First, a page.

At the time, because of the notoriety of Smiley Martin as a habitual and repeat offender, some prosecutors in California strongly opposed the early release of Smiley Martin. For example, on April 29, 2021, the Sacramento District Attorney’s Office sent a letter to the California Parole Hearing Board insisting that Smiley not be released because he posed a clear and significant safety risk to the community. In the letter, the DA said Smiley had “clear disrespect for human life and the law” and that he had exhibited a pattern of criminal behavior throughout his adult life. The letter listed several serious crimes that Smiley Martin continued to commit, and also emphasized that Smiley had robbery and illegal possession of a gun. District Attorneys believe Smiley has repeatedly demonstrated he cannot abide by the law or the conditions imposed on him by the court. The letter also emphasized: “If he is released early, he will continue to do illegal and criminal things.”
  Despite this, Smiley Martin was approved by the California Parole Board in February 2022 and was released early from prison. As a result, within two months, Smiley was involved in a mass shooting that killed six innocent people.
  The felon Smiley Martin, who was sentenced to 10 years in prison, was released early after only serving 4 years. The judicial basis for this bizarre phenomenon comes from the reform of judicial administration in California. And why does California want to implement this reform? Simply put, there are too many people committing crimes, the prisons are overcrowded, and the finances cannot afford them. In order to reduce the tens of billions of dollars in the budget deficit of the California government, politicians have tried their best to reduce public spending, and the early release of prisoners in prisons is one of the plans.
  For years, California has been trying to reduce the number of prisons as much as possible and release some prisoners early. For example, on August 4, 2009, a U.S. federal judge ordered 33 prisons in California to release more than 40,000 prisoners to ease the pressure on prison medical services caused by the large number of detainees. At the time, a panel of three federal judges ordered California to submit a prisoner release plan within 45 days and reduce the number of inmates to 137.5% of prison capacity within two years. In the end, this plan allowed more than 40,000 inmates in California to be released, while there were about 150,000 inmates in California at the time. Because of the excessive pressure, California prisons even refused to accept new prisoners to serve their sentences.
  According to statistics, although the population of the United States accounts for only 5% of the world’s population, the number of prisoners in the United States accounts for 25% of the world’s detainee population. As early as 2004, data from the U.S. Bureau of Justice Statistics showed that the number of inmates in U.S. prisons reached 2.1 million, with an average of 1 in every 138 U.S. residents. In recent years, various crimes have occurred frequently in the United States, especially gun-related crimes, and the incarceration rate has naturally remained high. How to deal with the most dramatic surge in prison inmates in American history is a key issue facing all lawmakers in the United States, and it is also one of the fundamental reasons for California’s reform of the judicial administration.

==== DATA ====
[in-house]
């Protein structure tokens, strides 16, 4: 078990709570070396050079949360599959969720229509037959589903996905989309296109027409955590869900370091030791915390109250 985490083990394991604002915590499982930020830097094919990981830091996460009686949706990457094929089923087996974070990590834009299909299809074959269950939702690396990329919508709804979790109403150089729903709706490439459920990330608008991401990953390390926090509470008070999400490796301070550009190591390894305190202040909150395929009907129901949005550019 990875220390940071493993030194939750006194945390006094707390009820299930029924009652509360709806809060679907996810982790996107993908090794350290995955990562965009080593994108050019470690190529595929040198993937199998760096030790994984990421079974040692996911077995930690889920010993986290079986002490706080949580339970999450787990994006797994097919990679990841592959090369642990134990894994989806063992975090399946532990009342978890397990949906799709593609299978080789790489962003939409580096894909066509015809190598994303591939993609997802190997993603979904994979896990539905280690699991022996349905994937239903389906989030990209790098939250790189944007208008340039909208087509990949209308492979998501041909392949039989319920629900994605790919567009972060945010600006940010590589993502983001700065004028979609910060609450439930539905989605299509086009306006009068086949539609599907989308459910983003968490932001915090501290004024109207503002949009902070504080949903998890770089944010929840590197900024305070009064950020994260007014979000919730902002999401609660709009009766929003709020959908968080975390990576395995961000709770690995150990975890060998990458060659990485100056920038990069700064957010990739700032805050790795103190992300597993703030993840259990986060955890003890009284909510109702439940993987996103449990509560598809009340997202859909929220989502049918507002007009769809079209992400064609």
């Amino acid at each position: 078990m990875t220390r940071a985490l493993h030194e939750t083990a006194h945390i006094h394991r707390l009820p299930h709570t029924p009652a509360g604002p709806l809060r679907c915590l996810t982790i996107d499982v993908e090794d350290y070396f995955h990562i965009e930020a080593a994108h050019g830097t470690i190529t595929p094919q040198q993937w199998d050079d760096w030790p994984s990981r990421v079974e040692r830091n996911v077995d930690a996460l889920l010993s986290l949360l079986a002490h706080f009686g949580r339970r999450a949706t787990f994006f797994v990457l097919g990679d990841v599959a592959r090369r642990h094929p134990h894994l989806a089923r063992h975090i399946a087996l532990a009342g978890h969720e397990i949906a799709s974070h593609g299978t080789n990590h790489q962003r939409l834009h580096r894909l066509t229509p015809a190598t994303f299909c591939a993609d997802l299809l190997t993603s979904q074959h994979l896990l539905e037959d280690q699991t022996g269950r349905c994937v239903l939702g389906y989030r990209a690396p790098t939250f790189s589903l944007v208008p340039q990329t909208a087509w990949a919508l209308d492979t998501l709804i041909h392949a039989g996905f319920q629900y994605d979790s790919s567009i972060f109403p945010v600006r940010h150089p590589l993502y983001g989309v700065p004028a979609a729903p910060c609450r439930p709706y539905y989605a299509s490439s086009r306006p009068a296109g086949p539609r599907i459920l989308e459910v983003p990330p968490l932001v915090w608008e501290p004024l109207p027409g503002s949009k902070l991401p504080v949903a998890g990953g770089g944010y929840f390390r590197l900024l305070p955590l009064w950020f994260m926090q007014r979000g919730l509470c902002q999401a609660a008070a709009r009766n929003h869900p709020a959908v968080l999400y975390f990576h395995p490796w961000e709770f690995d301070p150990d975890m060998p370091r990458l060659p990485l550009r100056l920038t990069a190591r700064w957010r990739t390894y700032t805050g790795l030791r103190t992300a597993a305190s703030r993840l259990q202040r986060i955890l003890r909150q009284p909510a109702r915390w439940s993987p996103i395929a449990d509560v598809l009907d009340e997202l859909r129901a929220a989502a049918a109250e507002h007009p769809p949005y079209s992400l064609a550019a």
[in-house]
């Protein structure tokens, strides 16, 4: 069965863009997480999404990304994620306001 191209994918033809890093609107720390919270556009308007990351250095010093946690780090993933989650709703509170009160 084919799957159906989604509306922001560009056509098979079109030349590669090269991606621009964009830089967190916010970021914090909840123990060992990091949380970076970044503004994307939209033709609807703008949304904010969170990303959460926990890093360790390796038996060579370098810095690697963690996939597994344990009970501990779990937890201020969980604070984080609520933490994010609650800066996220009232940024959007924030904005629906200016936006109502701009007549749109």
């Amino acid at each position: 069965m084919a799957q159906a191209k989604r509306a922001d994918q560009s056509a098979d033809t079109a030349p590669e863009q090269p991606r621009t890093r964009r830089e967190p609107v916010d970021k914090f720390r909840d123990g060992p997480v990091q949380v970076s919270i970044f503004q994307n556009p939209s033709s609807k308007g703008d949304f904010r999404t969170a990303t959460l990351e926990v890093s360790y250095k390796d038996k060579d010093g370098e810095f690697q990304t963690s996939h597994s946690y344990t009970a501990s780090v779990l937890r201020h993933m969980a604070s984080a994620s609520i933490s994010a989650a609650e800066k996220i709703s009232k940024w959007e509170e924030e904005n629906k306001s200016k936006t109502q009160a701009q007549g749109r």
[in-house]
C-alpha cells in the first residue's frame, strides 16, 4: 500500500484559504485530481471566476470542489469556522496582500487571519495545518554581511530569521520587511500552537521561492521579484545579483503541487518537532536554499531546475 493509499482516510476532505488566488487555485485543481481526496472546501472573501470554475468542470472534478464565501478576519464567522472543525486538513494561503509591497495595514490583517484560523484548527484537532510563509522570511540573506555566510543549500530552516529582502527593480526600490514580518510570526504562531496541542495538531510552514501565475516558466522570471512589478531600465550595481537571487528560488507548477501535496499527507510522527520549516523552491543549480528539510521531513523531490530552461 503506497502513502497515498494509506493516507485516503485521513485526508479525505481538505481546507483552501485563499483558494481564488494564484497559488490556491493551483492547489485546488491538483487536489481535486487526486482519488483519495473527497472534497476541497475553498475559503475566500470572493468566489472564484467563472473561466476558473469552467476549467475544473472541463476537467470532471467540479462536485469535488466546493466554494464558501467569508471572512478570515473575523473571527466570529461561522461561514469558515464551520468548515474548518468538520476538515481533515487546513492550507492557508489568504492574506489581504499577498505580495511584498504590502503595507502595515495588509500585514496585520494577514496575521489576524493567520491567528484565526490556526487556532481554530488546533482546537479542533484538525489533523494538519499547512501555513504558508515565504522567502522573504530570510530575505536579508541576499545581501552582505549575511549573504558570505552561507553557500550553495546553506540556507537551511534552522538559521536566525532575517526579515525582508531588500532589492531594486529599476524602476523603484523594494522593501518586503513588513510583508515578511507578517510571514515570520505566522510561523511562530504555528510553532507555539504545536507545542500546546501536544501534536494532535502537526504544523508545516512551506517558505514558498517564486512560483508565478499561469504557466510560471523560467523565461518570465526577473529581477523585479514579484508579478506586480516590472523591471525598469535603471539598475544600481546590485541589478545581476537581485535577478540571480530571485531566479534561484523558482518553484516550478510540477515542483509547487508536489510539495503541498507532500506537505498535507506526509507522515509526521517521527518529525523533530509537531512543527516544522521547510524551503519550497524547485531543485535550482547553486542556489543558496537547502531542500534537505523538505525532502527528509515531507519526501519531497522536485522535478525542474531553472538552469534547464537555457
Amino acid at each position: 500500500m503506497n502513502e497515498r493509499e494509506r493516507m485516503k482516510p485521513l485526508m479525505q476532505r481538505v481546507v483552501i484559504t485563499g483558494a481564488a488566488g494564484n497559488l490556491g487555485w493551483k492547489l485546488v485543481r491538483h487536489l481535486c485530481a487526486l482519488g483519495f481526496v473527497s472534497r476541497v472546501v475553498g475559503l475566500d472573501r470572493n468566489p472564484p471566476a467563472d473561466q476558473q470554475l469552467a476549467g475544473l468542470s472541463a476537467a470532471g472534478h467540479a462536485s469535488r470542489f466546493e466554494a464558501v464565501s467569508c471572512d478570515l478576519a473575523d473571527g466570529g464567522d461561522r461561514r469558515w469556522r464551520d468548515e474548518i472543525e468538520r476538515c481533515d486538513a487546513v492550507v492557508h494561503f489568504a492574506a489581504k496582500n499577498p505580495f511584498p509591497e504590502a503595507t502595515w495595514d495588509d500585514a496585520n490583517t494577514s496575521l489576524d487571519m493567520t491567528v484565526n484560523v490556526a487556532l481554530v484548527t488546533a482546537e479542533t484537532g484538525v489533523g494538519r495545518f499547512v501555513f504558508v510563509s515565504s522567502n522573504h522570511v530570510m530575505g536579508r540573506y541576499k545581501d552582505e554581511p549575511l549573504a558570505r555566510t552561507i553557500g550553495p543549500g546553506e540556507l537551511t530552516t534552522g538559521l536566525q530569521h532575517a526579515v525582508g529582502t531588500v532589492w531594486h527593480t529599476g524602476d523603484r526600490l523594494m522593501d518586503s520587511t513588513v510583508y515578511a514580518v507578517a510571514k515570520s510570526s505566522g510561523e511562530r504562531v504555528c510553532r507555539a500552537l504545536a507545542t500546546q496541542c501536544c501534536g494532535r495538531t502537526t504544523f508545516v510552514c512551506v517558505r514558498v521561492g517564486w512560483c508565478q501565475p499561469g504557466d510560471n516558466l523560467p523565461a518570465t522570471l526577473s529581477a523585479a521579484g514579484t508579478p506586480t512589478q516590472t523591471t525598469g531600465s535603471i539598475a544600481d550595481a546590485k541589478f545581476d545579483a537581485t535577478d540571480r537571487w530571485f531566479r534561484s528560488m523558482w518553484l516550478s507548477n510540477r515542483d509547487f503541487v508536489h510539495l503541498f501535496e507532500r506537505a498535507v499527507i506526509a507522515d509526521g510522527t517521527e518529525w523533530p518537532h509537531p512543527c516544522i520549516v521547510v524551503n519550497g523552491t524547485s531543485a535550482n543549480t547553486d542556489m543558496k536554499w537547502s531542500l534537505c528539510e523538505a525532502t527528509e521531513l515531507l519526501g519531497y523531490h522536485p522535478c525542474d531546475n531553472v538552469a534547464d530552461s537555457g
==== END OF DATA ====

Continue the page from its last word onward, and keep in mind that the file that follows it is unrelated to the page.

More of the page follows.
The American dilemma behind the case Behind the
  Smiley Martin phenomenon, it highlights the judicial administration dilemma and public security dilemma in the United States.
  One is that if all criminals are brought to justice, there will be no room for prisons in the United States, and the finances will certainly not be able to afford it.
  Second, if the prisoner is released early without principle, it will undoubtedly deteriorate the social security environment. On August 8, 2020, in order to reduce the financial burden and prevent the spread of the new coronavirus epidemic, California released 17,600 prisoners in advance, including many high-risk elements, such as robbers, murderers, kidnappers, and sex offenders. Molecules, etc., the safety of community residents is seriously threatened. According to US media reports, in Glenton La, California, 24-year-old Dijon Landron was arrested for theft. Because of the epidemic, the police released him with zero bail. Unexpectedly, as soon as Landron walked out of the prison, he went to commit crimes. He committed three crimes in one day and was arrested and released by the police three times! There is also a drug dealer, Darnes Fields, who did not follow the 14-day self-isolation after he was released, but boarded a plane to Alaska to reunite with his family. A few days later, when his test report came out, the police knew that he had already been infected with the new crown. In the end, the Alaska police filed a lawsuit against him for violating anti-epidemic laws.